NEWS FROM THE CENTER FRIDAY DIGEST April 30, 2021
If You, o Lord, Should Mark Iniquities, O Lord, Who Could Stand? But with You There Is Forgiveness
by Peter Scaer
So sings the psalmist in Psalm 130. So sing the Christians. But the cancel culture doesn't know the words or the melody, does not know how to sing in the key of life. We all have flaws aplenty, and we should not take them lightly. They may manifest themselves as character defects, dark propensities, resulting in actions for which we have no defense, words that should never have been said.
In a kind of paraphrase of Psalm 130, Luther wrote "From Depths of Woe I Cry to You." Here's the first stanza.
From depths of woe I cry to Thee,
In trial and tribulation;
Bend down Thy gracious ear to me,
Lord, hear my supplication.
If Thou rememb’rest ev’ry sin,
Who then could heaven ever win
Or stand before Thy presence?
So it is, none of us can boasting stand, for all have shunned God's good commands, and we must live by mercy, mercy that came at a great price. And so the psalmist looks forward to the day when the Lord would redeem us from our iniquities. That is, when the Lord would pay the price for our sin. God's Son would fulfill the law actively and perfectly, overcoming all temptations and performing every good deed. God's Son would fulfill the law passively, suffering the punishments we have so richly deserved.
On the road to Damascus, Saul was thrown off his high horse, and that sort of thing is good for us all. As soon as I call out the sin of others, I call out my own. That doesn’t mean we shouldn't call out sin. After all, what we do harms others. But it means we should recognize we are all in this together. We have all sinned, and Christ has died for us all. Our Lord is not keeping score. He demands justice, but he takes no pleasure in the death of the wicked. When he speaks of hell, he does so as a warning, so that we need not go there.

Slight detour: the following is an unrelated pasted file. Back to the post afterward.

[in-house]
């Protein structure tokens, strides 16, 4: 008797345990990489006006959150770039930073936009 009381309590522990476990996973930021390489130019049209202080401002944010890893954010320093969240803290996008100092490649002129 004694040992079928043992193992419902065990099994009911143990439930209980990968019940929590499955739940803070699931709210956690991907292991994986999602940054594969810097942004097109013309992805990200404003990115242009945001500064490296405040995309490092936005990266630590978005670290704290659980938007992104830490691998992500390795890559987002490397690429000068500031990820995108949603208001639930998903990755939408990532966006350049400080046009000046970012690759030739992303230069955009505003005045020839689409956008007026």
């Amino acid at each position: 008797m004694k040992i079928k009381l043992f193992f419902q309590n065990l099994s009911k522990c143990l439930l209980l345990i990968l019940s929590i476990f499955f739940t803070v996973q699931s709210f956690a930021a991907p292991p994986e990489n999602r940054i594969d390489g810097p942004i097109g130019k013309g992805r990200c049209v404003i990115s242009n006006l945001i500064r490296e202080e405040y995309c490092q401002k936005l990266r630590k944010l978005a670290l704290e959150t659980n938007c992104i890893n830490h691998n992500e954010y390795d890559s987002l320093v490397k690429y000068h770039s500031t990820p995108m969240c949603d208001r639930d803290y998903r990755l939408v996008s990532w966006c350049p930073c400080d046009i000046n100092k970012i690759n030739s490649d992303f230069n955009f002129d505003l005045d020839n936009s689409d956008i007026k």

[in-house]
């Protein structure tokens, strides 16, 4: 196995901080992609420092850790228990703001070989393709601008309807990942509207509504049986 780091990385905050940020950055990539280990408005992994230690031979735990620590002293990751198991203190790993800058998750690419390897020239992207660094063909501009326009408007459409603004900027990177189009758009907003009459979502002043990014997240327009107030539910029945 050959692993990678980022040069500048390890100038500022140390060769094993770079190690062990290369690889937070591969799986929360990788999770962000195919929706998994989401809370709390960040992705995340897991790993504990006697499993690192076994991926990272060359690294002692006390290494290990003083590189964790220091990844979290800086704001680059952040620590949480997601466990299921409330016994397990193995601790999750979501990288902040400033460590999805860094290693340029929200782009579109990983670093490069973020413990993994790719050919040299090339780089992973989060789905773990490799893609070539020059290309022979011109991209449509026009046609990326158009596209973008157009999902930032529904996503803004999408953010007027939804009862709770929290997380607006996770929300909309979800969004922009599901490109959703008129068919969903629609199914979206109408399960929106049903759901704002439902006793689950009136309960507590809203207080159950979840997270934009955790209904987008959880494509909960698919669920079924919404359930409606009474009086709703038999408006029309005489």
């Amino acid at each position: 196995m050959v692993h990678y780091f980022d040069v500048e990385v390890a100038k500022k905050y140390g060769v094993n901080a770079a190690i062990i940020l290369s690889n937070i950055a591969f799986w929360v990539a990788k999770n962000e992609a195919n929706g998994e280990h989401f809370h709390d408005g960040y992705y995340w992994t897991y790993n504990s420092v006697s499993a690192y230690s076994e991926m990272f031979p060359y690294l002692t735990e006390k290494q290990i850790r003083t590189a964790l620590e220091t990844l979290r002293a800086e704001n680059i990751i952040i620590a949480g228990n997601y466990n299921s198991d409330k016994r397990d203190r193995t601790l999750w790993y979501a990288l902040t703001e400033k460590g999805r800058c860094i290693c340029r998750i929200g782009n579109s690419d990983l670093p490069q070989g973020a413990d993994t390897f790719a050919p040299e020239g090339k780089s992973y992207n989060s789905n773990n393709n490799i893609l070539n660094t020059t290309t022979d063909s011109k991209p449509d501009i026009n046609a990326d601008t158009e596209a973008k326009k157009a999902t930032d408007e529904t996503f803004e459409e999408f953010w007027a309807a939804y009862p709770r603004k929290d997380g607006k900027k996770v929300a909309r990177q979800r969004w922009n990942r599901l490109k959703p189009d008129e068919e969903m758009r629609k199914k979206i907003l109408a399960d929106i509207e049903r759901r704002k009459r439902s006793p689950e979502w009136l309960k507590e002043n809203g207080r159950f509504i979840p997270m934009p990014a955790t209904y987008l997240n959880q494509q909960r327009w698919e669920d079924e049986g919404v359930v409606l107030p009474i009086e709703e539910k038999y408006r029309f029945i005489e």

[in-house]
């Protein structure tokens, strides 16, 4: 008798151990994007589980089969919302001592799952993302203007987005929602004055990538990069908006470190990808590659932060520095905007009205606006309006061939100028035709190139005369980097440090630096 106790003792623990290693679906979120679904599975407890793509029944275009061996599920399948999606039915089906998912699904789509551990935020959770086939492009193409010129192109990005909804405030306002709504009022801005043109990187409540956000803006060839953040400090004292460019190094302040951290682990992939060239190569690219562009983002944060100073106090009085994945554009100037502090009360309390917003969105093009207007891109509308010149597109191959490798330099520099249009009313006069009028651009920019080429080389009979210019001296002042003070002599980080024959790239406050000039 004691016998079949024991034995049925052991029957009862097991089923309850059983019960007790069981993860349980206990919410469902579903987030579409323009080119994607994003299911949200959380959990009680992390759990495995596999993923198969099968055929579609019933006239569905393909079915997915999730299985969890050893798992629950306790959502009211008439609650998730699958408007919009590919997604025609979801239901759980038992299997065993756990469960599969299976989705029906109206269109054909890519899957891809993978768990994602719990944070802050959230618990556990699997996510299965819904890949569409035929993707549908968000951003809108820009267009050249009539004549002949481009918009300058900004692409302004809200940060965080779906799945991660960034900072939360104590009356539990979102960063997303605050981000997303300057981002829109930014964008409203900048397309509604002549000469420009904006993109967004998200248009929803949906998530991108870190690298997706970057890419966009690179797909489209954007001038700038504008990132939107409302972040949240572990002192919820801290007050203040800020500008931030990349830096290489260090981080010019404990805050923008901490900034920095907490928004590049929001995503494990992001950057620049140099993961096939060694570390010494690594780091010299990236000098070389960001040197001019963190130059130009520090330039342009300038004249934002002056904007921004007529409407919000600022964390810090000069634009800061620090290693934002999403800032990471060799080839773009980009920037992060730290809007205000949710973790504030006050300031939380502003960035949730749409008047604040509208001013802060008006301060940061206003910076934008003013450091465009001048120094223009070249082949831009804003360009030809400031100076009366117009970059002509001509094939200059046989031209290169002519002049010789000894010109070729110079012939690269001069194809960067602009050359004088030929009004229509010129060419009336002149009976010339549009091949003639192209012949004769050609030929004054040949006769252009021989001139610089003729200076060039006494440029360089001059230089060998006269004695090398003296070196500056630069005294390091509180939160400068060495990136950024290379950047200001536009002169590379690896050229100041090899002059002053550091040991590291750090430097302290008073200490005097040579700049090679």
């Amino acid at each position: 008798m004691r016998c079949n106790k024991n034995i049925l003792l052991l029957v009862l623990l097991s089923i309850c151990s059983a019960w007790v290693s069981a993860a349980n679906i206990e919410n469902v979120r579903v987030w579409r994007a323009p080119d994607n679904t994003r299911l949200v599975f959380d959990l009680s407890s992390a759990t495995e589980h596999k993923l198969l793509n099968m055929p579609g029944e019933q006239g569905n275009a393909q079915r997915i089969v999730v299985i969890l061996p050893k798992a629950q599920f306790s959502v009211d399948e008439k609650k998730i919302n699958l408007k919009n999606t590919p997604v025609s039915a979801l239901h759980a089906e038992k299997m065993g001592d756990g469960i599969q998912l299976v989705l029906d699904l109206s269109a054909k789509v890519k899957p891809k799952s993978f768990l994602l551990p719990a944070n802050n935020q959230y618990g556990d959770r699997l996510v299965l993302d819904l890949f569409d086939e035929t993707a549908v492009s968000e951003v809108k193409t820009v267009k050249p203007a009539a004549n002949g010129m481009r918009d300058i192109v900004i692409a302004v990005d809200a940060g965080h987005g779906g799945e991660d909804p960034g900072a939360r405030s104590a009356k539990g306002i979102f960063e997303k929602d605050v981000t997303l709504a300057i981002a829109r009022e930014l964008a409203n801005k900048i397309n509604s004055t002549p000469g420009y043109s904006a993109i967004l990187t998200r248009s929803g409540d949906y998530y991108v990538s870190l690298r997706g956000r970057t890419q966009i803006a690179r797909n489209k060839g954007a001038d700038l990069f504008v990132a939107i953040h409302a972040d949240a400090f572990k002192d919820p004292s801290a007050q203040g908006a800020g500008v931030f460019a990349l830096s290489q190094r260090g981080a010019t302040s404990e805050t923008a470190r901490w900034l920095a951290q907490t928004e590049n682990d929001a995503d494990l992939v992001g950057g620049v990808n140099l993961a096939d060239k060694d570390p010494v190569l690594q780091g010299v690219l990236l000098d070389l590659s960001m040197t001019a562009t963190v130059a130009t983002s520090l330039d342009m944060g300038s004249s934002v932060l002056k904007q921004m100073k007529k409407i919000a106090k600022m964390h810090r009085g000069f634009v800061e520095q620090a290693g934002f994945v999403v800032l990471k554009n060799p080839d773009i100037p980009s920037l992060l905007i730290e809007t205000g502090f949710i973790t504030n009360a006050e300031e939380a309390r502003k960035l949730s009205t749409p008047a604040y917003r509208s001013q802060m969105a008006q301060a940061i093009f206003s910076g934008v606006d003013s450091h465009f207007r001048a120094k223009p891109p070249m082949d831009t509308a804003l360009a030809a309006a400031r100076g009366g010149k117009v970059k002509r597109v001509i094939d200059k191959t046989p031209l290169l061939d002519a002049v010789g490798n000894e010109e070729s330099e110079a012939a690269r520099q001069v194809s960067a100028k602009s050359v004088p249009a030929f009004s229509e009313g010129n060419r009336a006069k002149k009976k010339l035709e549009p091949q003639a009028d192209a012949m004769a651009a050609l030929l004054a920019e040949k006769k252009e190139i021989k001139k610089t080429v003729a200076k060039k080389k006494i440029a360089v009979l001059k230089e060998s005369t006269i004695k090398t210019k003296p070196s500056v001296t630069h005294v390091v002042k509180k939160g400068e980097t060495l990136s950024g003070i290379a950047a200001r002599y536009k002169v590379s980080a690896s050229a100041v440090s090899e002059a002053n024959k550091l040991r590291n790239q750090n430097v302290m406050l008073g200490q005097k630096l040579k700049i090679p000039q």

So today, it's Winston Churchill. Yesterday, it was Dr. Seuss. The day before it was the founding fathers, a celebrity who tweeted in way that offends, a professor who held an unpopular view, a journalist who write the wrong thing, a sports commentator who said the wrong thing. And it doesn't matter what great things that man or woman has accomplished. What matters is the wart on that one lone place where we think our own skin in unblemished. What matters if that one weakness in a category where we view ourselves strong. It's like accusing Shakespeare of not being a great painter, or the Beatles as not being great athletes. Better yet, it's like accusing Isaac Newton of being unaware of the theory of relativity, or being disappointed in Marco Polo for not journeying to the moon, or saying Alexander the Great's army would be overwhelmed by our drones and missiles.
Well, no. It's worse than that. It's criticism coming from a people who knows nothing of poetry, art, music, or athleticism (except of course for the athletes' commitment to social justice, and their new salary.) It's criticism coming from people who may be literate, but may have never read, or even be able to read, the great authors who have come before them. At its heart it is life of criticizing others, a life without gratitude, a life of unfounded pride.
The cancel culture is about self-justification, about putting people down so that we can raise ourselves up. But it just makes us petty and vindictive. But there is a better path, and that is of humility, to follow the way of the one who washed his disciples' feet, who came in lowly riding on a donkey, who gave himself up to the shame and pain of the cross to redeem the likes of us. O Lord, if you kept a record of sin, who could stand? But with you there is forgiveness. And having been forgiven, we can and must forgive, and in doing so, we begin to sing in the key of life.
The Rev. Dr. Peter Scaer is chairman and professor of Exegetical Theology and director of the M.A. program at Concordia Theological Seminary, Fort Wayne, Ind.
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